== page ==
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Shin splints are a real pain

‘Pain equals gain’ is not always true. Lower-leg pain induced by running or walking could be shin splints, and your body’s way of telling you to take a break, temporarily.

Typically, a patient’s rehabilitation after hospitalisation requires exercise therapy. Walking and running at home or in the community are popular options. These exercises are easy to fit into your day, and are cost-effective – all you need is a good pair of shoes. You can also adapt them to your fitness level and abilities. However, it’s important to exercise responsibly and pay attention to any sign of injury – such as shin splints.

Inflammation is your worst enemy

Dr Riyas Fadal has a master’s degree in sports medicine and is the national manager of Life Rehabilitation. He explains: ‘Shin splints result from inflammation of the lining of the leg bone due to an unaccustomed strain.’

This results in lower-leg pain, typically below the knee and on the outside of the limb, which worsens with exertion and improves with rest.

Because it is caused by overexertion, the best treatment for shin splints is rest and addressing the causative factors. ‘Usually patients recover within three to five days, with the inflammation subsiding and the stressor reduced,’ adds Dr Fadal.

What causes shin splints?

Flora Mathebula, a rehabilitation clinical specialist based at the Life Rehabilitation Unit at Life Riverfield Lodge, cautions against self-diagnosis. Rather consult your primary care team (such as a general practitioner, podiatrist, physiotherapist or biokineticist) to confirm shin splints and identify and treat the aggravating factors, she advises.

Untreated shin splints can lead to more serious injuries, such as tibial stress fractures. ‘These are small fractures in the shin bones, which require a minimum of six weeks’ rest from walking and running. Compartment syndromes can also develop, often resulting in required surgery or causing other complications, all of which can prolong the rehabilitation process unnecessarily,’ Flora explains.

‘There are no simple solutions to shin splints, but one thing’s for sure: prevention or early treatment is much easier than dealing with a nagging, chronic case.’

Shin splints at a glance


Repetitive stress to the shin bones, such as when you:

  • Start a new exercise programme too quickly
  • Increase the intensity, frequency or duration of workouts
  • Wear incorrectly fitting or worn-out shoes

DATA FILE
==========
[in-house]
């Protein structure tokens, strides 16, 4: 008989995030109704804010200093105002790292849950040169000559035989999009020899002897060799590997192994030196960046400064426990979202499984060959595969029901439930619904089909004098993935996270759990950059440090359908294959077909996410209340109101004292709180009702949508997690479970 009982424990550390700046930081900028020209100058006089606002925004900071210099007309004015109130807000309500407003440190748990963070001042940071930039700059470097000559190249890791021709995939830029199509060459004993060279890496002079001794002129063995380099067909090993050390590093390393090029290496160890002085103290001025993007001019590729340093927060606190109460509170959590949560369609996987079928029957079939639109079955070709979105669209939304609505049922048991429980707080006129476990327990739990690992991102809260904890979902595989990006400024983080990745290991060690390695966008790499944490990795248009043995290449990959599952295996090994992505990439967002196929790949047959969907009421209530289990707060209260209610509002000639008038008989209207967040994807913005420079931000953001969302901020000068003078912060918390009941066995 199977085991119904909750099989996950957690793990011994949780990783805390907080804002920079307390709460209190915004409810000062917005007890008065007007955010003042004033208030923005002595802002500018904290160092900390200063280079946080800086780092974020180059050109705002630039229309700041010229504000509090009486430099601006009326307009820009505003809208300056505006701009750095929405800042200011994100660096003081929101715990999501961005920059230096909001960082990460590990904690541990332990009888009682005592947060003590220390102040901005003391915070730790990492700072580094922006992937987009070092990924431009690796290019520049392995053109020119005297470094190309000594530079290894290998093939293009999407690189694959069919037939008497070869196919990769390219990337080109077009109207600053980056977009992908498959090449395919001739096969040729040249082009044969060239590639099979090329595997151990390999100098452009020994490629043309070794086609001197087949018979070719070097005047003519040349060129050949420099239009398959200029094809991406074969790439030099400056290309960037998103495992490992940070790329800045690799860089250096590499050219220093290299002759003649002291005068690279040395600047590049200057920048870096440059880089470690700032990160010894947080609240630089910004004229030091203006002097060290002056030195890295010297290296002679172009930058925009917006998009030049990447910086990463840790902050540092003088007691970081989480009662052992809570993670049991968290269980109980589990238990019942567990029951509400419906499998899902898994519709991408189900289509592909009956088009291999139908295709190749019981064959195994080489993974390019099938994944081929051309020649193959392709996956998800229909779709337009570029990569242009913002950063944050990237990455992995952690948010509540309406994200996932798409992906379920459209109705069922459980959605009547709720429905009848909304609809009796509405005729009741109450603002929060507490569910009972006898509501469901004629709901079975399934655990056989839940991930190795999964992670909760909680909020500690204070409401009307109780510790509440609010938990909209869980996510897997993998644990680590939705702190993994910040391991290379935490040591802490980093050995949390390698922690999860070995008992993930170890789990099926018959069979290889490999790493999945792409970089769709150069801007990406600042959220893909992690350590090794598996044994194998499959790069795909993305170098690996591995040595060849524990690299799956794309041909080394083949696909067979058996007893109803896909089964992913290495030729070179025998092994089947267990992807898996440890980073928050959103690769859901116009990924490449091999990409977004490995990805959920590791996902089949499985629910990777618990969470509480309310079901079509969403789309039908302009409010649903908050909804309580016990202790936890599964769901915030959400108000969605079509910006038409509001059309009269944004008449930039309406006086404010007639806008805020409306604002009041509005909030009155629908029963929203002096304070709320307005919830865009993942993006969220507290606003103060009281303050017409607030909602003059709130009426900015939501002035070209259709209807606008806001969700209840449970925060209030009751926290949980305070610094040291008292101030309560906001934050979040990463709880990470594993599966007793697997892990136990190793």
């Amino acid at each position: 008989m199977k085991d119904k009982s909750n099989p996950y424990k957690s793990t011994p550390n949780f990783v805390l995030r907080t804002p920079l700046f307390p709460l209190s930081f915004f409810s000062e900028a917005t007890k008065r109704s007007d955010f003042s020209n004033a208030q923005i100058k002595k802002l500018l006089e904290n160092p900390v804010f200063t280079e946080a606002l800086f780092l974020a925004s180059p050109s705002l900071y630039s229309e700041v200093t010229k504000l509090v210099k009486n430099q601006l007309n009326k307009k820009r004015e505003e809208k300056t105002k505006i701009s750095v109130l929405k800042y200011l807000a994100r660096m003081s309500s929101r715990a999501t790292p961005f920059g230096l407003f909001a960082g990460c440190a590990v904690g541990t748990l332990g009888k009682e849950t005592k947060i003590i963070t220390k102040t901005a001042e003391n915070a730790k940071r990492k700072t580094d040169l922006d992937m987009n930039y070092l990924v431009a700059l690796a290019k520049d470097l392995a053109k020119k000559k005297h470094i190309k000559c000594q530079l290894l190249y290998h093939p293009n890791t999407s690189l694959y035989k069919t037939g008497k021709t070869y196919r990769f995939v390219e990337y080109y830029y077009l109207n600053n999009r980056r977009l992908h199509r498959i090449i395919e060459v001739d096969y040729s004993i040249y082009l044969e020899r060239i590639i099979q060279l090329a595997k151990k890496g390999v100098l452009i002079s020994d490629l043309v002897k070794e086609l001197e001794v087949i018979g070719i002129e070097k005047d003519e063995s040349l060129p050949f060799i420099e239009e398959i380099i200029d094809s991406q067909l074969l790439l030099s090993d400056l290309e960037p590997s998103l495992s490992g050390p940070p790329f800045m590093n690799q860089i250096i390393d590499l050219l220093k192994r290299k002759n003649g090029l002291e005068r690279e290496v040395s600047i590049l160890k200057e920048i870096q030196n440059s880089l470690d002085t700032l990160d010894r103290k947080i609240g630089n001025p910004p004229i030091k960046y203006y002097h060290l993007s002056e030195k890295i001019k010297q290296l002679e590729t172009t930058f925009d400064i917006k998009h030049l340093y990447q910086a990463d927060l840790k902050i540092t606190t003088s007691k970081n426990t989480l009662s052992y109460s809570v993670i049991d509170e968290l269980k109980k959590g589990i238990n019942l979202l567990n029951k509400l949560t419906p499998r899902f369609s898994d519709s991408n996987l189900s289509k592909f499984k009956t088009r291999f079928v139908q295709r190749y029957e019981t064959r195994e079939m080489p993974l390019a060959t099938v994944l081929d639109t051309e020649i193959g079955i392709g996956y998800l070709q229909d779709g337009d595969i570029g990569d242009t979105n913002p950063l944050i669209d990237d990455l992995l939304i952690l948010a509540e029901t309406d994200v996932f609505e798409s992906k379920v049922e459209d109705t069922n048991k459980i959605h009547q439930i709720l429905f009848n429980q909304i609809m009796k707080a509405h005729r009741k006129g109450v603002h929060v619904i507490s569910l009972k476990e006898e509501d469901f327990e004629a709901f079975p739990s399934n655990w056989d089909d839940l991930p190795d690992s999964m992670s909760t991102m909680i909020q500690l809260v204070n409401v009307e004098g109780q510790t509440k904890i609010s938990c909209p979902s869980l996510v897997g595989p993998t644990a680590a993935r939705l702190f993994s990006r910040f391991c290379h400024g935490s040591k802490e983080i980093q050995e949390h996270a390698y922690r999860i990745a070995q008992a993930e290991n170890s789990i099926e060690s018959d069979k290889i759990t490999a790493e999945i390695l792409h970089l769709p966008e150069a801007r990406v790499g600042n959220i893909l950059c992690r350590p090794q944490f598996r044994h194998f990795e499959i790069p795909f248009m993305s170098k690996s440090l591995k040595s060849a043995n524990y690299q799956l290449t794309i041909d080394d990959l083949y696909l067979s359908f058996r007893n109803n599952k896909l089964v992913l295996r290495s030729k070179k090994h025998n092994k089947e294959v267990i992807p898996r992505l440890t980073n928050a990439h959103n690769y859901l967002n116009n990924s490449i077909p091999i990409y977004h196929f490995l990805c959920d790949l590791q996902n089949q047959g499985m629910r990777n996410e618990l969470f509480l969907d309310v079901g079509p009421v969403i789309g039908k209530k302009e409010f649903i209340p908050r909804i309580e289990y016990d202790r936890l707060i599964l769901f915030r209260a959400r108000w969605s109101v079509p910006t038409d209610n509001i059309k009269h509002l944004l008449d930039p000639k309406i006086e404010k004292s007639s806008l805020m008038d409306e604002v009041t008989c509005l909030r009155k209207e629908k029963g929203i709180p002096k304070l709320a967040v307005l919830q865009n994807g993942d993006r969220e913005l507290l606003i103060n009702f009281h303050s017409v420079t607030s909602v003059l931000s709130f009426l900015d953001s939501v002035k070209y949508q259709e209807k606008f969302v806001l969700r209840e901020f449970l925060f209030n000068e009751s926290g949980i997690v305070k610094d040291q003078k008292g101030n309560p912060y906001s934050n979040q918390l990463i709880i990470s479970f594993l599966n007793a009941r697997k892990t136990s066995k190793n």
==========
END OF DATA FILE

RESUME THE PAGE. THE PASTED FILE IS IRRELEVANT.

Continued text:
• Have a poor running technique, possibly due to a muscle imbalance
  • Have one leg that is slightly shorter than the other
  • Have flat feet or high arches
  • Exercise on hard surfaces 


  • Dull ache along the shin bone
  • Area is tender and painful to the touch
  • Mild swelling that can lead to numbness and weakness in the affected foot

What helps shin splints?

  • Stop the aggravating exercise until you have recovered. Use this time to work on other areas of your body, such as core strength and general flexibility
  • Reduce the inflammation with: ice packs, compression bandages, limb elevation, anti-inflammatory medication prescribed by your treating doctor
  • When you are ready to resume exercise, buy correctly fitted shoes. Start slowly and stop immediately if the pain returns

Shin splint support

Correctly fitted exercise shoes are critical to preventing injuries. Podiatrist Gugu Njoko shares these guidelines for finding the perfect sport shoe:

  • Shape should complement the natural form of your feet
  • Front – round with deep toe boxes
  • Soles should be flexible; if they can’t flex at the correct position, arch fatigue or a foot strain may result
  • Lining must be smooth so there are no pressure points, which may result in blisters, corns and calluses
  • New footwear should be gradually worn in before any strenuous activities or long distances are undertaken
  • Replacement – you should buy a new pair after roughly every 500km, or when they are damaged

The information is shared on condition that readers will make their own determination, including seeking advice from a healthcare professional. E&OE. Life Healthcare Group Ltd does not accept any responsibility for any loss or damage suffered by the reader as a result of the information provided.